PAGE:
Futurist Cinema

71 Lime Street,
Liverpool, L1 1JQ

Unfavorite 6 people favorited this theater

Futurist Cinema

Viewing: Photo | Street View

Opened on 16th September 1912, the Lime Street Picture House was a very upmarket city centre cinema with a tiled Edwardian facade and 1,029 seats in the stalls and circle auditorium which was richly decorated with plasterwork in the French Renaissance style. Dummy boxes with a riotous pediment were either side of the screen opening and looked down into the orchestra pit. The lower walls were panelled in a dark oak wood. An unusual feature for such an early cinema was the provision of a lift for the circle patrons. There was a cafe-lounge located on the first floor. It was re-named City Picture House from 14th August 1916.

In 1920 the City Picture House was renamed the Futurist Cinema, a name the closed and derelict building still bears.

The Futurist Cinema was very popular and managed to retain its hold even after competition from the huge Paramount (Odeon) and Forum (ABC) opened which sometimes forced the Futurist into taking off-circuit films.

In May 1954 Twentieth Century Fox took over the cinema as their Cinemascope venue in the city and it was equipped with a large screen, re-opening on 20th May 1954 with Tyrone Power in “King of the Khyber Rifles”. In 1955, Twentieth Century Fox took over the adjacant Scala Cinema, and also equipped that with Cinemascope.

Later, in 1960, the Futurist Cinema was acquired by ABC and was equipped with 70mm/Todd-AO re-opening on 10th July 1960 with Gordon Macrea in “Oklahoma” which ran for 20 weeks. It became ABC’s roadhouse cinema for extended runs of features such as “Earthquake”.

Eventually, as ABC tripled their main cinema (the ex-Forum directly across the street), the Futurist Cinema was closed on 17th July 1982 with Mel Brook’s “History of the World-Part 1” and “Blazing Saddles”. It has not been used since and the condition inside must now be very poor.

Contributed by Ian Grundy

Recent comments (view all 39 comments)

Eric Evans
Eric Evans on June 25, 2011 at 9:36 pm

Took this photo last week, looks in pretty bad shape now http://www.flickr.com/photos/58677517@N03/5867346800/in/photostream/

Picturedrome
Picturedrome on June 25, 2011 at 10:03 pm

Hi, Eric. Your link doesn’t work for me. I live in Liverpool and know what you mean. It looks in a very sorry state, approaching its Centenary.

Mike_Blakemore
Mike_Blakemore on September 25, 2011 at 6:47 pm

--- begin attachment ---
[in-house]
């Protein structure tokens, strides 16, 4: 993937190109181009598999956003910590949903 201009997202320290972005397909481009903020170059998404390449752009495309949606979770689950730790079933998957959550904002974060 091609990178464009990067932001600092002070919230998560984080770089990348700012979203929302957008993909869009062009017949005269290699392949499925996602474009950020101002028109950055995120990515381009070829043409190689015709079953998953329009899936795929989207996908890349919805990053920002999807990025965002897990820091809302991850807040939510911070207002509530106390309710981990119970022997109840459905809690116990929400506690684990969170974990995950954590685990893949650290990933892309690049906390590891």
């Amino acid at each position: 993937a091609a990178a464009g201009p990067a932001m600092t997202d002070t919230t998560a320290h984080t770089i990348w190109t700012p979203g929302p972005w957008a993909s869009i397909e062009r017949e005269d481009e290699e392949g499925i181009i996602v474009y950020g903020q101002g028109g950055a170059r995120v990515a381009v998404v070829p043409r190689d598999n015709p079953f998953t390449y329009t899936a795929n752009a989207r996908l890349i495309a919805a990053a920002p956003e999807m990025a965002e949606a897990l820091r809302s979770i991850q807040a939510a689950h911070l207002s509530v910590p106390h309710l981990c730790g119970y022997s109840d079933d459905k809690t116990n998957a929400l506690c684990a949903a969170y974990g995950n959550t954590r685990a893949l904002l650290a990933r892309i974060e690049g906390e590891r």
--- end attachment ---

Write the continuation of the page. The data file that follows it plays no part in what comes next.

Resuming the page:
Correction Time. 20th Century did not take over the Theatres. There was an agreement as in THX to-day.. When Cinemascope and 4 Track came out Rank would not spend the money on the instulation… So Fox went to the leading Independant in the City or Town and gave them the release if the owners spent the money on the needed alterations We did the same in Walsall (Empire) (Clifton) Wolverhampton.. Regal Leamington.. and a few others in our chain.. The Futurist and Scalas in Both Liverpool and Birmingham was controled by Alderman Levy… Liverpool Theatres sold to ABC Birmingham much laters was sold to Shipman and King which at the time ws owned by Lew Grade…

Picturedrome
Picturedrome on September 25, 2011 at 8:30 pm

If anybody needs correcting, it’s the late Harold Ackroyd. I soon learned not to repeat anything he said unless I could find the original source. The operating company at the year ending 31 December 1957 was the “Futurist (Liverpool) Ltd”. Alderman Alfred Levy was the Managing Director. By March 1960 it was an ABC house.

Mike_Blakemore
Mike_Blakemore on September 25, 2011 at 11:02 pm

@ Picturedrome You info is correct… My Knowledge comes from 40 years waged in the business… Plus knowledge from my family, who had interests in their own theatres plus other chains. I am currently working on correcting Cinema and Theatre Myths..

Eric Evans
Eric Evans on November 2, 2011 at 4:30 pm

Hi Picturedrome, Iv'e finally managed to get my photo on site, thanks to Dr Beryl my niece. Please click on the photos tabs.

lauharrington
lauharrington on October 10, 2012 at 12:45 pm

Hi, I am directing documentary surrounding the original cinemas in Liverpool. As most of these once thriving buildings have been left to decay I am hoping to tell there stories through the people who remember them. If you would like to contribute towards my documentary (“The Dream Factory”) please email me L.HarringtonCineplex Odeon Winston Churchill 24.ljmu.ac.uk Thank you for reading, let’s tell their story. Laura

lauharrington
lauharrington on October 10, 2012 at 12:46 pm

.uk as my email address above doesn’t show!

keiths
keiths on November 11, 2013 at 5:58 pm

http://www.flickr.com/photos/16640632@N03/9444882991/in/photolist-foBuEc-8xh2Kr-hnMme7-ejtT8X-hnM5mX-hnMnyw-hgKjtd-hgL6cd-hnM8T7-hgKcGu-hnMxdm-hgKuTc-hgJVvR-hnLWKz-hgK4cn-hgLVwM-hnM66U-hgL6Ha-hnMgYA-hnNkzi-hnLMM4-hnMaTj-hnLFqr-dCrzv8-9S9JSi-de5BPL-9Le3hX-9WtFMJ-bnUn4n-8GgUGt-9feDwb-dWe2wD-dAiko2-8BgjrJ-7BreYh-8pcznL-8DVqu4-8xk4ho-bAF7VS-hnMFyQ-hgKcep-hnLKST-hnNkiM-hnMnsw-gKSKBe-hgLrzz-hgKU1U-hnM9ho-hnMrwH-hgKYrY-hnMzUf

A very sad pic here…

Eric Evans
Eric Evans on December 8, 2013 at 11:41 pm

I’ve uploaded my latest photo of the Futurist which I took today. Thought for a second it had reopened with ‘The Day Of The Triffids’ with all the plants that’s growing out of the building.I visit Liverpool at least once a year,and it looks worse every time. Please just click on Photos.

You must login before making a comment.

New Comment

Subscribe Want to be emailed when a new comment is posted about this theater?
Just login to your account and subscribe to this theater